Apps are one of mobile marketing’s biggest success stories. While the launch of the iPhone in 2007 kick-started the smartphone revolution, it was the launch of Apple´s app store a year later that really triggered the shift in consumer behaviour. Ever since, brands have found apps to be a great way to engage with consumers, the app´s place on their home screen gives the brand a direct line of communication with their customers.
Whilst brands from all sectors have leveraged the power of apps, retailers have arguably been ahead of the game. Teradata is an international computer company that sells analytic data platforms, marketing applications, and related services. They surveyed the UK´s top 50 retailers, finding that 48% of the 50 had a mobile app.
Retailers are using apps to communicate with their customers through push notifications. Teradata found that retailers were missing many opportunities to engage with their customers effectively via apps.
Whilst the cost of acquiring new uses for your app continues to rise, brands are finding it harder to see a return on investment, with 70% of people having deleted or completely stopped using the app within 30 days. Push notifications are an essential way to engage active users and bring back dormant ones. Based on big data and past behaviour, brands can personalise content and timing of their push notifications for maximum results. The Teradata study found that only a fifth of the 48 retailers were using push notifications as a way to engage Â with customers, and none of the retailers were using push notifications to try to resurrect a sale when a mobile shopping Â cart had been abandoned before checkout.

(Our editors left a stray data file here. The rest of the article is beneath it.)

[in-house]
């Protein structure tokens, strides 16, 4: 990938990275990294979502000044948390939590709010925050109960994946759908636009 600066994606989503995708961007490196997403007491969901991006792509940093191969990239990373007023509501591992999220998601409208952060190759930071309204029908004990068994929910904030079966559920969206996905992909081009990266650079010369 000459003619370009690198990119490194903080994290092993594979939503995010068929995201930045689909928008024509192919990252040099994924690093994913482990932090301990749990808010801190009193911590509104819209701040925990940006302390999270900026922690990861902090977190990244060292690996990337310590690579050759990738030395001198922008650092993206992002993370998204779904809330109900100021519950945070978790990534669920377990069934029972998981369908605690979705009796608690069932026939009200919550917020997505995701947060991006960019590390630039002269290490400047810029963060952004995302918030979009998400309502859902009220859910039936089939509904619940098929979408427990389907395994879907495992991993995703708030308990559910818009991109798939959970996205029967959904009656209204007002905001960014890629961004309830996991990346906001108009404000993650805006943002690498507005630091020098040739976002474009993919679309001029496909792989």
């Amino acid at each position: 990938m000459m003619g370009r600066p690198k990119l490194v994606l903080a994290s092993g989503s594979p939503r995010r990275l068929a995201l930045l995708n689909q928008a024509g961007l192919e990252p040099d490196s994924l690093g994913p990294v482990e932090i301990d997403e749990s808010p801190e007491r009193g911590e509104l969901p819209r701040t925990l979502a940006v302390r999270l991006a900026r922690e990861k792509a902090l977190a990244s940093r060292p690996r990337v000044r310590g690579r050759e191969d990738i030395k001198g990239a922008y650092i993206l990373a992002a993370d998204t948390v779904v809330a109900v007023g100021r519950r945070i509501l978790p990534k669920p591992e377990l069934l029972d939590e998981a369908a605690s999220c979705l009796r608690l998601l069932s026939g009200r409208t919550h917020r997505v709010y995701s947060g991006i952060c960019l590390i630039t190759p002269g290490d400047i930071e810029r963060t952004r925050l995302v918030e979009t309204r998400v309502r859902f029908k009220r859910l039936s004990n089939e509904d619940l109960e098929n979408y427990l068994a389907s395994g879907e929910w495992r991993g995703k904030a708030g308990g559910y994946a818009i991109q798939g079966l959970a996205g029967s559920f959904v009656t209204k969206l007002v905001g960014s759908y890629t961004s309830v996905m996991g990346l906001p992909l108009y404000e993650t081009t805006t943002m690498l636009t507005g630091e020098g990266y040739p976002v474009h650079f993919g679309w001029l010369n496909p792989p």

Teredata also looked at a number of other app engagement tactics and found that surprisingly few of the retailer’s apps were using them. For example, only 19% of the apps used demographic targeting to send messages based on demographic data. None of the apps using push notifications included a call to action within the message to encourage the recipient to use the app.
Only 13% of the apps sent messages personalised with the user´s name, despite the fact that such messages deliver a 40% increase in open rates. And only 21% of the apps surveyed presented the user with a home page personalised to their interests and previous purchase or browsing activity.
Only 19% of the apps sending push notifications made it easy to turn them off, which risks annoying users to the point of them deleting the app. Only 28% of the apps offered users an incentive to visit one of the stores.
It’s not all bad news. 63% of apps offered users an incentive to buy online, leveraging the power of engagement to push for increased sales and revenue. In-app messages are a great way to engage active users, especially those who opt-out of receiving push messages. The study revealed that 44% used rich, interactive, in-app messages to re-engage with consumers.
56% of the apps offered a Push Preference Center, to allow the user to control the frequency of push notifications and the type of content they want to receive. 67% of the apps asked the user to share their location in order to target them with relevant offers when they are close to a store. 50% of apps in the study required users to sign in, enabling the retailer to offer a greater degree of personalisation by typing the app into its back-end CRM system.
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